It should be noted that a small number of the exterior walls were previously insulated with fiberglass batts. In these areas, drywall had been installed over the batts. Apparently one of previous owners did a bit of remodeling. Judging by the branding on the fiberglass batts, the insulation was installed roughly 40 years ago. There was absolutely no moisture damage behind those batts, the studs and sheathing bone dry. I could have simply left the fiberglass batts installed, but I was curious to inspect for damage and see what the internet has been yammering about in terms killing old houses by installing insulation within stud cavities. Anecdotal, for certain, but no issues in this case. Those fiberglass batts will be replaced with R-15 unfaced mineral wool batts, which I intend to use throughout the house.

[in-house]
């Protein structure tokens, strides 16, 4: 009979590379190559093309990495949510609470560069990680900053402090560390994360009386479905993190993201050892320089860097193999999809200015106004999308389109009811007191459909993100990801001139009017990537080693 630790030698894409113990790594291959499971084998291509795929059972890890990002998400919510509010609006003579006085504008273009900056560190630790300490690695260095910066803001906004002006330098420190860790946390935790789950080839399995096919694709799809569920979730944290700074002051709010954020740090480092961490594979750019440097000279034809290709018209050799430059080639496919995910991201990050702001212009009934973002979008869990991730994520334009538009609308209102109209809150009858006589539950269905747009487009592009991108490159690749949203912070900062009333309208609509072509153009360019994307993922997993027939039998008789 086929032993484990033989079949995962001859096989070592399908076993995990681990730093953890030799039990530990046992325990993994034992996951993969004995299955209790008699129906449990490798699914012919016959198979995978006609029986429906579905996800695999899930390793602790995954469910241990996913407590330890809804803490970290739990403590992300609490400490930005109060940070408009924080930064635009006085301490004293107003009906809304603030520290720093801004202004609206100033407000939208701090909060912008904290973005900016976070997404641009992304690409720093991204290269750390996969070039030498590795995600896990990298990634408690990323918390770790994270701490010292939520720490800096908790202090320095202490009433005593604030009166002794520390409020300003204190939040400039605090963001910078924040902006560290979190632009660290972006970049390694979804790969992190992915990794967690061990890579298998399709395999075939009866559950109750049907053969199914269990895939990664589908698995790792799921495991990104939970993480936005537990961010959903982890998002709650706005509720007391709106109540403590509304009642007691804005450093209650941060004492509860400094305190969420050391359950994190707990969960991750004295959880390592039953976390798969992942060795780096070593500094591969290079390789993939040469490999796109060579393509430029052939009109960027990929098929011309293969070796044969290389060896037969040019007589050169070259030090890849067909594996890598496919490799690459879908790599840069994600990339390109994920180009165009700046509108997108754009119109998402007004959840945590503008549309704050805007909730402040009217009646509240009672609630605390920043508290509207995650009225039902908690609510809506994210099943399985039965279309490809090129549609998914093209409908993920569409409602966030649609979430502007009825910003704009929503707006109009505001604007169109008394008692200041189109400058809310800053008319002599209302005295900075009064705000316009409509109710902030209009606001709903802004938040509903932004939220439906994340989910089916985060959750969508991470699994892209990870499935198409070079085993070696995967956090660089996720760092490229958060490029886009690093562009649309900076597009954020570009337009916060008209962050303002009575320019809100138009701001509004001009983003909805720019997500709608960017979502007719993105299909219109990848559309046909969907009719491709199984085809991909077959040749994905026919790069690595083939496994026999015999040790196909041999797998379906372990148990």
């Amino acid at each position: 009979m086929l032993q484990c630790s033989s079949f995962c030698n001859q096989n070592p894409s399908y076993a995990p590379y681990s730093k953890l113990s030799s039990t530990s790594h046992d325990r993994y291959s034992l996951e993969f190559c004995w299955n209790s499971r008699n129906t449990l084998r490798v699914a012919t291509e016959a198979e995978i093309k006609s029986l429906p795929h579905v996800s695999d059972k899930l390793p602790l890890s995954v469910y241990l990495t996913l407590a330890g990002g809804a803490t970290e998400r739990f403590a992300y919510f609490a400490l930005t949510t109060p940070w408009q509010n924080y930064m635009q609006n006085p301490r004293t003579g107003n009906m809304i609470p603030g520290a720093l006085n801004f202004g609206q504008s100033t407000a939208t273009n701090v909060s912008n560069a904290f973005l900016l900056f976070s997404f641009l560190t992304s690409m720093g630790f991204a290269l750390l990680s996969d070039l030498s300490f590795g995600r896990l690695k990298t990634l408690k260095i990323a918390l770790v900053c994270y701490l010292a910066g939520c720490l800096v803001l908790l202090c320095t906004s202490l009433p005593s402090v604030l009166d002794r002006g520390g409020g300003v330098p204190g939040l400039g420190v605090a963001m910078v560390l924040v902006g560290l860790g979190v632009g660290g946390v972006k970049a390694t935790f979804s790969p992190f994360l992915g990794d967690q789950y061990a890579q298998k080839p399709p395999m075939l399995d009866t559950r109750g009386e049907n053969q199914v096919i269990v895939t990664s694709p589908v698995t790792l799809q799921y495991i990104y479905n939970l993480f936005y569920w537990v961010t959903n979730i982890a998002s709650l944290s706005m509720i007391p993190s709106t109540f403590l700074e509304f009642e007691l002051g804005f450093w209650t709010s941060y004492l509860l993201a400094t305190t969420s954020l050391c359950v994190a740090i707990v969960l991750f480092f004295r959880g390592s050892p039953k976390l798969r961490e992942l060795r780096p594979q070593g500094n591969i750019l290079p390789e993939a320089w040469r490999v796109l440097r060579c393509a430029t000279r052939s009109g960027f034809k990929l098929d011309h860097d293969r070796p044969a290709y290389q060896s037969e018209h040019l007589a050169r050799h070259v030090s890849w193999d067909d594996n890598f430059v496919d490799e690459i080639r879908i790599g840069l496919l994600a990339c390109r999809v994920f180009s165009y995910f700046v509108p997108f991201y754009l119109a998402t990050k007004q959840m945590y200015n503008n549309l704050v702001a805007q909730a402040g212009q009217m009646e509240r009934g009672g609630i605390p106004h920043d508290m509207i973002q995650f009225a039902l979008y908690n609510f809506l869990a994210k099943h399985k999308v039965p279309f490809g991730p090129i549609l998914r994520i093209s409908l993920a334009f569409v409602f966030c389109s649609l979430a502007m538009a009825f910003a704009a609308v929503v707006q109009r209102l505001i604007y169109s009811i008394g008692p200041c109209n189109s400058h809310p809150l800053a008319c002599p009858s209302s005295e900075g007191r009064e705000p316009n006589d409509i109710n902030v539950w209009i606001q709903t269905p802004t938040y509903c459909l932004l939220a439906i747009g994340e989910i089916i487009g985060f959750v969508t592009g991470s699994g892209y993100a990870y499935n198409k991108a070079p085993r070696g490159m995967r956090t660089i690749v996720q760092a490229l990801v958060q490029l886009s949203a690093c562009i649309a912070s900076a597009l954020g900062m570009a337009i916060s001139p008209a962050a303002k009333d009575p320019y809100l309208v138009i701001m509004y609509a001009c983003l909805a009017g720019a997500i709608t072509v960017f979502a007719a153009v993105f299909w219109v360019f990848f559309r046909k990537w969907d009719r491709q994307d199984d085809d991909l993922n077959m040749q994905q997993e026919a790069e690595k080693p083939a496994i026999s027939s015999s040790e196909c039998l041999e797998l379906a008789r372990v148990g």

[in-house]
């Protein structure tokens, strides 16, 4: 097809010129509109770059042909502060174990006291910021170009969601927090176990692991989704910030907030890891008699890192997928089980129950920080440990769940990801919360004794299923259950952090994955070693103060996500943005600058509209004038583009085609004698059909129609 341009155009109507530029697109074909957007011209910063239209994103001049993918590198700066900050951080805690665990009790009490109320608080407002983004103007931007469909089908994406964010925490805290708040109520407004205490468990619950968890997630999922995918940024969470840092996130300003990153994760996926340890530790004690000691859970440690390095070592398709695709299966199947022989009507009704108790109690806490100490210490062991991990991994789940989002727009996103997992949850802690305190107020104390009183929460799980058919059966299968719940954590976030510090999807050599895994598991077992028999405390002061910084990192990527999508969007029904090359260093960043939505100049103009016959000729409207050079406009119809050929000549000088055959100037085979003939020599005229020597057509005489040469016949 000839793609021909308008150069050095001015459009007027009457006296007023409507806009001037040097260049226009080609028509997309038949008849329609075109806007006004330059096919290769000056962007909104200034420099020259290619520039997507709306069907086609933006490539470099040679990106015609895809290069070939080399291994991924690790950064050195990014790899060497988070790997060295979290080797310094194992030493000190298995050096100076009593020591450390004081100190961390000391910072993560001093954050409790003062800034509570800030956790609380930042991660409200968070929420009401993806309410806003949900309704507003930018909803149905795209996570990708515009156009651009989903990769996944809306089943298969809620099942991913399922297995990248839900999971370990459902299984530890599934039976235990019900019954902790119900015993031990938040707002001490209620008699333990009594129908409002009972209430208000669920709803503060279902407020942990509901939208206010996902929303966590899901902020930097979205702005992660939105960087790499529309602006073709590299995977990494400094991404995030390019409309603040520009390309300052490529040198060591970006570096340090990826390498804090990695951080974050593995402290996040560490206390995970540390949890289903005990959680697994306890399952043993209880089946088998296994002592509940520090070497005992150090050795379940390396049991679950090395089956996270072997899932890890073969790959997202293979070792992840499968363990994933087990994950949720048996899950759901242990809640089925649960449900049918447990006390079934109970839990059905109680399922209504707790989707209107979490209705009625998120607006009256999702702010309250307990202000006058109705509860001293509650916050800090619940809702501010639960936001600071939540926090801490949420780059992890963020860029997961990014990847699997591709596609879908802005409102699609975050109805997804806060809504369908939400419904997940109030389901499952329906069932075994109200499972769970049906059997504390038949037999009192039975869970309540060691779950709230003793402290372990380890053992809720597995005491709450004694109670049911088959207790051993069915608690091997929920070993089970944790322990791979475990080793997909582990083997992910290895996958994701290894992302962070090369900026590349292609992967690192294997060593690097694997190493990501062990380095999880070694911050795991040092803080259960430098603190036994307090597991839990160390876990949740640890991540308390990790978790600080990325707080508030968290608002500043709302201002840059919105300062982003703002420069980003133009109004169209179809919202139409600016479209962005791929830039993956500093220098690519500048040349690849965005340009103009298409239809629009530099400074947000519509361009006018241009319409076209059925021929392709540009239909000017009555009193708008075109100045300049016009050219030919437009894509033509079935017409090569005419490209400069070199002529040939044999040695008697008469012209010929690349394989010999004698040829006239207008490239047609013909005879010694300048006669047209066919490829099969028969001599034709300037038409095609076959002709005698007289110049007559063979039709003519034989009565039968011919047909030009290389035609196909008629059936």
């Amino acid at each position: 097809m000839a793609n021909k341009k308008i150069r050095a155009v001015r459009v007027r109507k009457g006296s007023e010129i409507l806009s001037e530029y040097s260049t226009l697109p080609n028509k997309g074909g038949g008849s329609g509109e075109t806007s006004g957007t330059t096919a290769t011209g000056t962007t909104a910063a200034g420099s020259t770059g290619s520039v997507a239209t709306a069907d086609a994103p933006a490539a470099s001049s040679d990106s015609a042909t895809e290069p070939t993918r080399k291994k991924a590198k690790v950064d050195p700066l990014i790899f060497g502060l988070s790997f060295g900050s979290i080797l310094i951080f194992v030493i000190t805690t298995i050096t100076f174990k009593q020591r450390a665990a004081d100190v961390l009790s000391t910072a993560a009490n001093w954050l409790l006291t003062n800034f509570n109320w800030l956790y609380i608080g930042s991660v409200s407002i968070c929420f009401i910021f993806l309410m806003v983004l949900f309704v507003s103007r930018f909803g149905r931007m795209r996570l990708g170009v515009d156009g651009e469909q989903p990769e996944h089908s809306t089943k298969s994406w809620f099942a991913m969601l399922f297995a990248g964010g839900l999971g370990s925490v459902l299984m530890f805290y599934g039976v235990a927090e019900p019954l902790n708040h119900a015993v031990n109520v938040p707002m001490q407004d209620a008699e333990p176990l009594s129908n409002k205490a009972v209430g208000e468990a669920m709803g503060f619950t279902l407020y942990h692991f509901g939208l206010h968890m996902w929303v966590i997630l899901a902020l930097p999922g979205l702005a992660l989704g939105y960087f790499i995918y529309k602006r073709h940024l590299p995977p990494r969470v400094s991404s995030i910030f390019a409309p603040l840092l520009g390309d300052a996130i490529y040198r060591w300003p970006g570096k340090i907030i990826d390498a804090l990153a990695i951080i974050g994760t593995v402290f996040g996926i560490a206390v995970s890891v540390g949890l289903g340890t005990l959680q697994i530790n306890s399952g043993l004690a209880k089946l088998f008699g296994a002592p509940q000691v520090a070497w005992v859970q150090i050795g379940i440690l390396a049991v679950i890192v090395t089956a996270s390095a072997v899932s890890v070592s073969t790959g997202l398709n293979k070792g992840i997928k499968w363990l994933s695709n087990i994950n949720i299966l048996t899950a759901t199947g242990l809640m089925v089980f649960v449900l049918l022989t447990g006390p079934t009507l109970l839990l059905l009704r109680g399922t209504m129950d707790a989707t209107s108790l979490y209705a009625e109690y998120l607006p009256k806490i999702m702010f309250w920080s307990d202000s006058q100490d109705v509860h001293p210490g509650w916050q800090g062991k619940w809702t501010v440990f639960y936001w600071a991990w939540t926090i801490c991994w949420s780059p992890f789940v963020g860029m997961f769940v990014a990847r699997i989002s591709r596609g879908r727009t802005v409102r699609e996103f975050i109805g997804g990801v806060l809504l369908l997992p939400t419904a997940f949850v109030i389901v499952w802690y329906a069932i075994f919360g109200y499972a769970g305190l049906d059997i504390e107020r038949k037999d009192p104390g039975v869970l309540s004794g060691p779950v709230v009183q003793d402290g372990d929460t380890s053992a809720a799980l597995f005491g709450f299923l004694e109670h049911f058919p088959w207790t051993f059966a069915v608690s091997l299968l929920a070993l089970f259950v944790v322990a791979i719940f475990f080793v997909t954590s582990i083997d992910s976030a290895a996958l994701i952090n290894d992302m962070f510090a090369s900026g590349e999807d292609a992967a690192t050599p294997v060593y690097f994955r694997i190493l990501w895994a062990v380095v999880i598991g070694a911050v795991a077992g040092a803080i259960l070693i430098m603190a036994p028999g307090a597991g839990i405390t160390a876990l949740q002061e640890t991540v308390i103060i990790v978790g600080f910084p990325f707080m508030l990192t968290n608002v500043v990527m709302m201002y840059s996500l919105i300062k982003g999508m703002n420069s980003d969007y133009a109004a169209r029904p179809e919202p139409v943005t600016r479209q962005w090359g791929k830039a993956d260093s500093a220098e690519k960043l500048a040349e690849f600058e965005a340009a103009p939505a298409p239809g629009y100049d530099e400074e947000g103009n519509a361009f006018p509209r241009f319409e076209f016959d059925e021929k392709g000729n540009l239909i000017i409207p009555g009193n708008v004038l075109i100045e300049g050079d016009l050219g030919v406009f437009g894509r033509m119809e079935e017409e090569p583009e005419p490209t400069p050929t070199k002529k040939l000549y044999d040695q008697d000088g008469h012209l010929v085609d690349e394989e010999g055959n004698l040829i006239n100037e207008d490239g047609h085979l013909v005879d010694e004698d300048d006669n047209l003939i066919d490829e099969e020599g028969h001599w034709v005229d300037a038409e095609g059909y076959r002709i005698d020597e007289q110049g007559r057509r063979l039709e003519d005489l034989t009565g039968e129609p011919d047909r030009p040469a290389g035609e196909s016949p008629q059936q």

So, lets hear it. Any suggestions or tips? I’m mostly curious to hear opinions regarding vapor control. As good ol’ Mr. Lstiburek points out, even an unpainted sheet of drywall (no holes, of course) will diffuse only 1/3 quart of water per heating season. Add some latex paint to that, you’re vapor permeability is negligible. Perhaps even vapor-retarding primer is overkill and I’ll have better luck keeping it simple.

Let me know what you think.

Note: I am in climate zone 5. We heat the house with forced hot air.

 
Dec 8, 21 5:27 pm
proto

I'd say no vapor barrier - not unless you are putting a steam room in somewhere. Sealing the wall from the interior seems counterproductive with the exterior wall you describe

just painted gyp for vapor retarder

Dec 8, 21 6:41 pm  · 
1  · 

I'd still install a vapor retarder behind the GWB and forgo the special primer. 

Dec 8, 21 6:49 pm  · 
1  · 
atelier nobody